Lockdown weighs heavily on our mental health

With the exciting news of a road map out of lockdown restrictions, it’s worth thinking about the toll current restrictions are taking on many people. According to new research, only a third of people who are working from home are accepting of the lockdown measures. One in five said they are anxious about the restrictions.

The research from insurer Canada Life also found that nearly two-thirds of people working from home full-time feel more prepared during this lockdown compared to earlier ones. It’s clear from this research that the mental health effects of the pandemic restrictions are not being felt equally.

The research found that the over 55s are doing much better than younger people, with half of older home workers accepting the lockdown measures, compared to just a quarter of those aged 18 to 34 years old. Older people also appear to be more optimistic about the effectiveness of the vaccine, with 40% of over 55s optimistic compared to 20% of younger respondents.

The research also shows that the strain of the latest lockdown is having a particularly big impact on working women, with 26% feeling anxious, 20% feeling worried, and 21% feeling depressed about the current rules. 19% of men reported feeling anxious, with 16% feeling worried and a further 15% feeling depressed.

Despite these findings, the majority of full-time workers at home feel more prepared for the current lockdown than they did during previous restrictions. 65% said they felt more prepared. One way in which people are feeling more prepared this time around is by accessing support services, including strengthening relationships with family and
friends, using mindfulness or meditation apps, or using more support from workplace schemes.

18 to 34 year olds were more than twice as likely as their older peers to use a support service to boost their mental health during the first lockdown, and this trend appears to have continued into the current lockdown restrictions.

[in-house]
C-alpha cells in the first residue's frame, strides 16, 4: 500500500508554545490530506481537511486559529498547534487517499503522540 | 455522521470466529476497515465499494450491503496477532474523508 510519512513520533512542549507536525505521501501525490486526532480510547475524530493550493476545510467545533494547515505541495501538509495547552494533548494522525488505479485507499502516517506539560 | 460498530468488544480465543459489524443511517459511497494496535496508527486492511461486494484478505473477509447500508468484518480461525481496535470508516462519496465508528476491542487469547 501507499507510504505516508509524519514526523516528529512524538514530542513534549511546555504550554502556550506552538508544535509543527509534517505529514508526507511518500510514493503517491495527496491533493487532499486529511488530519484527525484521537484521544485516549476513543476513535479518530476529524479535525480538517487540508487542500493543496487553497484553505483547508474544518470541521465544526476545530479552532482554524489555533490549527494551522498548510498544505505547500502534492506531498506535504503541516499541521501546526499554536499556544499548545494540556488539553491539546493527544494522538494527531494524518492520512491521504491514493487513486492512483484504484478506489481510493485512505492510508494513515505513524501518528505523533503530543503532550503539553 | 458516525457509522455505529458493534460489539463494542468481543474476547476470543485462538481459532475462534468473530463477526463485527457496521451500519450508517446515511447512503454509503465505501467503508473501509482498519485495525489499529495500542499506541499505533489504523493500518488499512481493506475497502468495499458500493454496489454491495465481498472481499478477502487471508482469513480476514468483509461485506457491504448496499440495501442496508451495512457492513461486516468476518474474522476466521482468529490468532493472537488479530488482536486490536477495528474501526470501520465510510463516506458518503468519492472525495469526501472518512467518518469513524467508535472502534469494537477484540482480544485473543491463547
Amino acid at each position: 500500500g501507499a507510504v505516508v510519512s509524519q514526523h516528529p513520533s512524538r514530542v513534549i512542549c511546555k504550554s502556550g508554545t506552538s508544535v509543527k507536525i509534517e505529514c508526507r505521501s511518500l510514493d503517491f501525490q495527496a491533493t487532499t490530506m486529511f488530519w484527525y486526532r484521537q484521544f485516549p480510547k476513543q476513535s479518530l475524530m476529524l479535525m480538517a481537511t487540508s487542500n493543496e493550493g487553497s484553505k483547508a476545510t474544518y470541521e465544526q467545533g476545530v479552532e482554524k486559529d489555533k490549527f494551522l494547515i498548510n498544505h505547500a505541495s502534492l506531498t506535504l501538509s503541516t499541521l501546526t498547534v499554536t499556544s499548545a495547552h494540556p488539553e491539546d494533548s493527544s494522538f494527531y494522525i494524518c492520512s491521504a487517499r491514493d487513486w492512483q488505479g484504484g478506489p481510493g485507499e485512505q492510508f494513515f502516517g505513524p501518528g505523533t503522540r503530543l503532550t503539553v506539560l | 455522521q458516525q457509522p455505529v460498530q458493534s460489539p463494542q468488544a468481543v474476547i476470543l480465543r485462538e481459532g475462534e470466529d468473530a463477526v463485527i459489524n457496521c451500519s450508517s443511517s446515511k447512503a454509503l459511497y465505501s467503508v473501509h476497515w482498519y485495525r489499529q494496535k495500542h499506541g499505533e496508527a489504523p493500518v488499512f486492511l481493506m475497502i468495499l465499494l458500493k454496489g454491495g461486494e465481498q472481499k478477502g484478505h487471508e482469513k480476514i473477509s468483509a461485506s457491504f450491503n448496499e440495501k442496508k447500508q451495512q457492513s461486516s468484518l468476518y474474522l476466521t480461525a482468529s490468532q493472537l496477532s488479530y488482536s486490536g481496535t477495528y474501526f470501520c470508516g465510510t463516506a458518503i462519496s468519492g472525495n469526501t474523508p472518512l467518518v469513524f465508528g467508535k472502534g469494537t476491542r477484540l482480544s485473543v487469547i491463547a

Dan Crook, Protection Sales Director, Canada Life, said:
“It’s no surprise that the effects of a third national lockdown and a year of restrictions has left its mark on the mental health of the nation. With no clear end date in sight, many UK workers are undoubtedly feeling the effects, whether that be stress or anxiety related.

“There is no blueprint, or guide on how to protect your mental health through a pandemic so it’s really important that employers understand the role they play in supporting their workforce. With many of us working from home the potential for employees to feel isolated or overwhelmed is heightened and it’s therefore encouraging that people are now feeling more confident in dealing with this lockdown.

“Support for many may be as simple as taking the time to speak to family, colleagues and friends or turning to virtual services such as mindfulness apps and workplace support. It’s extremely encouraging to see that uptake for these coping mechanisms has increased as people look to better equip themselves with the help and guidance they need.

“It’s equally important that employers highlight such support where possibleand raise awareness of it among their workforce, whether that be access to virtual GP services, mental health or burnout prevention, or even nutrition and health coaching.”

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